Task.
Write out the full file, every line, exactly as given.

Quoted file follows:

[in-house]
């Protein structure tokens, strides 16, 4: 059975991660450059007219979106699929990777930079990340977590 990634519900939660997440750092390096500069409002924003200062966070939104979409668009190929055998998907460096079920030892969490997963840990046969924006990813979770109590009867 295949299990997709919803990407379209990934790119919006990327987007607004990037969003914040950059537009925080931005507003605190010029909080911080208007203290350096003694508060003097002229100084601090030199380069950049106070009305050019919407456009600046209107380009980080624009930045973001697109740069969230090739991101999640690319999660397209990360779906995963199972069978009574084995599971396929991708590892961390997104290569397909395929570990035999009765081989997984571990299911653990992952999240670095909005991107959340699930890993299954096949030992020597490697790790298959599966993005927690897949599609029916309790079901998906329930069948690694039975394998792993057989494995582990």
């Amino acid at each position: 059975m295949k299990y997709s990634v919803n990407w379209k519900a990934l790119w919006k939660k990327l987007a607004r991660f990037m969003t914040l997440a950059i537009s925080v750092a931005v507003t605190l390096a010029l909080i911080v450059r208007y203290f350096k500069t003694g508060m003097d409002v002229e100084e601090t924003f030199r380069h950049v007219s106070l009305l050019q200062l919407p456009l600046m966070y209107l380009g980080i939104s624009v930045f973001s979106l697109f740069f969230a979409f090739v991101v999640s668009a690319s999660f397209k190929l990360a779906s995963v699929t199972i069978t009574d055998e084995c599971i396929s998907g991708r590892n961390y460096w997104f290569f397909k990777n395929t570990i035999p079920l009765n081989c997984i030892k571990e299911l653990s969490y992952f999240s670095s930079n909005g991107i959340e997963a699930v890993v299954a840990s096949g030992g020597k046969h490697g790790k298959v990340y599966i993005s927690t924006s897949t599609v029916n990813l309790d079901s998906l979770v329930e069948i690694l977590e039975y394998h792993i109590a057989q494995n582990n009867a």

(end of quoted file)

[in-house]
């Protein structure tokens, strides 16, 4: 059975991660450059007219979106699929990777930079990340977590 990634519900939660997440750092390096500069409002924003200062966070939104979409668009190929055998998907460096079920030892969490997963840990046969924006990813979770109590009867 295949299990997709919803990407379209990934790119919006990327987007607004990037969003914040950059537009925080931005507003605190010029909080911080208007203290350096003694508060003097002229100084601090030199380069950049106070009305050019919407456009600046209107380009980080624009930045973001697109740069969230090739991101999640690319999660397209990360779906995963199972069978009574084995599971396929991708590892961390997104290569397909395929570990035999009765081989997984571990299911653990992952999240670095909005991107959340699930890993299954096949030992020597490697790790298959599966993005927690897949599609029916309790079901998906329930069948690694039975394998792993057989494995582990």
């Amino acid at each position: 059975m295949k299990y997709s990634v919803n990407w379209k519900a990934l790119w919006k939660k990327l987007a607004r991660f990037m969003t914040l997440a950059i537009s925080v750092a931005v507003t605190l390096a010029l909080i911080v450059r208007y203290f350096k500069t003694g508060m003097d409002v002229e100084e601090t924003f030199r380069h950049v007219s106070l009305l050019q200062l919407p456009l600046m966070y209107l380009g980080i939104s624009v930045f973001s979106l697109f740069f969230a979409f090739v991101v999640s668009a690319s999660f397209k190929l990360a779906s995963v699929t199972i069978t009574d055998e084995c599971i396929s998907g991708r590892n961390y460096w997104f290569f397909k990777n395929t570990i035999p079920l009765n081989c997984i030892k571990e299911l653990s969490y992952f999240s670095s930079n909005g991107i959340e997963a699930v890993v299954a840990s096949g030992g020597k046969h490697g790790k298959v990340y599966i993005s927690t924006s897949t599609v029916n990813l309790d079901s998906l979770v329930e069948i690694l977590e039975y394998h792993i109590a057989q494995n582990n009867a």